The correspondence to the right appeared in Nature 441, 25, (4 May 2006); doi:10.1038/441025d; copyright © Macmillan Publishers Ltd.
Colossus was the first electronic digital computer

Your timeline (Milestones in scientific computing, Nature 440, 401-405; 2006) starts in 1946 with ENIAC, "widely thought of as the first electronic digital computer". But that title should arguably be held by the British special-purpose computer Colossus (1943), used during the Second World War in the secret code-breaking centre at Bletchley Park.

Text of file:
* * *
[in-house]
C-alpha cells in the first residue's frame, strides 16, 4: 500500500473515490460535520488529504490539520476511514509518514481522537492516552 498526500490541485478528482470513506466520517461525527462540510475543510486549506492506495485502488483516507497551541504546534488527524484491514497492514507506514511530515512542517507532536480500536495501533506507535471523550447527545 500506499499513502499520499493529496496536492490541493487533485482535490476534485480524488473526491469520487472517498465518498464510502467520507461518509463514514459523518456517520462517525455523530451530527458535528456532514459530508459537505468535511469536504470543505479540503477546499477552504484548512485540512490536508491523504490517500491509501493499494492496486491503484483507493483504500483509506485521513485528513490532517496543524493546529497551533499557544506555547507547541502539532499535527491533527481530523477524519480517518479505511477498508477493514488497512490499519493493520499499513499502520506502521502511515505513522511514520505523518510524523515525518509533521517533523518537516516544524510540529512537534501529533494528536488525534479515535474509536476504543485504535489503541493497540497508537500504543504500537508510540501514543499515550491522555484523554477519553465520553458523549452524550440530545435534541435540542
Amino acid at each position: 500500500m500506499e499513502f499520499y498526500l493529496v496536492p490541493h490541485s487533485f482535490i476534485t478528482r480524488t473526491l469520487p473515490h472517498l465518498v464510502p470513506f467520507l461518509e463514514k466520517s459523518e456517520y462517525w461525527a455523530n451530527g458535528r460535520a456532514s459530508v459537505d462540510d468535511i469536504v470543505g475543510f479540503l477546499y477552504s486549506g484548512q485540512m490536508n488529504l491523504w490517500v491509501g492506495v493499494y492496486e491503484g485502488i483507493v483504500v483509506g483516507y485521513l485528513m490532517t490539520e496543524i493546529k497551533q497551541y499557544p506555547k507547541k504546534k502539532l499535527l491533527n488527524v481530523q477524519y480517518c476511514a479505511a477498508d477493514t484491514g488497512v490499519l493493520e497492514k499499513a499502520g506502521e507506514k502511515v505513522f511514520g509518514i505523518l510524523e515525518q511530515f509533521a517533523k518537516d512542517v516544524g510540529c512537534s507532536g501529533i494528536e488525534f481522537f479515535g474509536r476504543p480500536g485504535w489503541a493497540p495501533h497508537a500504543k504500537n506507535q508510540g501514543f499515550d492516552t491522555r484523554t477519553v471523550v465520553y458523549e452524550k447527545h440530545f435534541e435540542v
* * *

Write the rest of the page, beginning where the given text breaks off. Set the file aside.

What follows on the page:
Modern computing history starts even earlier, in 1941, with the completion of the first working program-controlled computer Z3 by Konrad Zuse in Berlin. Zuse used electrical relays to implement switches, whereas Colossus and ENIAC used tubes. But the nature of the switches is not essential - today's machines use transistors, and the future may belong to optical or other types of switches.

Jürgen Schmidhuber
IDSIA, Galleria 2, 6928 Manno-Lugano, Switzerland & Robotics and Embedded Systems, Tech. Univ. München, Computer Science, Boltzmannstr. 3, 85748 Garching, Germany

Related links:
1. Zuse
2. Turing
3. Goedel
4. Schickard
5. Leibniz
Schickard Leibniz Kurt Goedel Turing Konrad Zuse

Check out the Computer history speedup page: Omega point by 2040?
Schmidhuber's law: computer history speed-up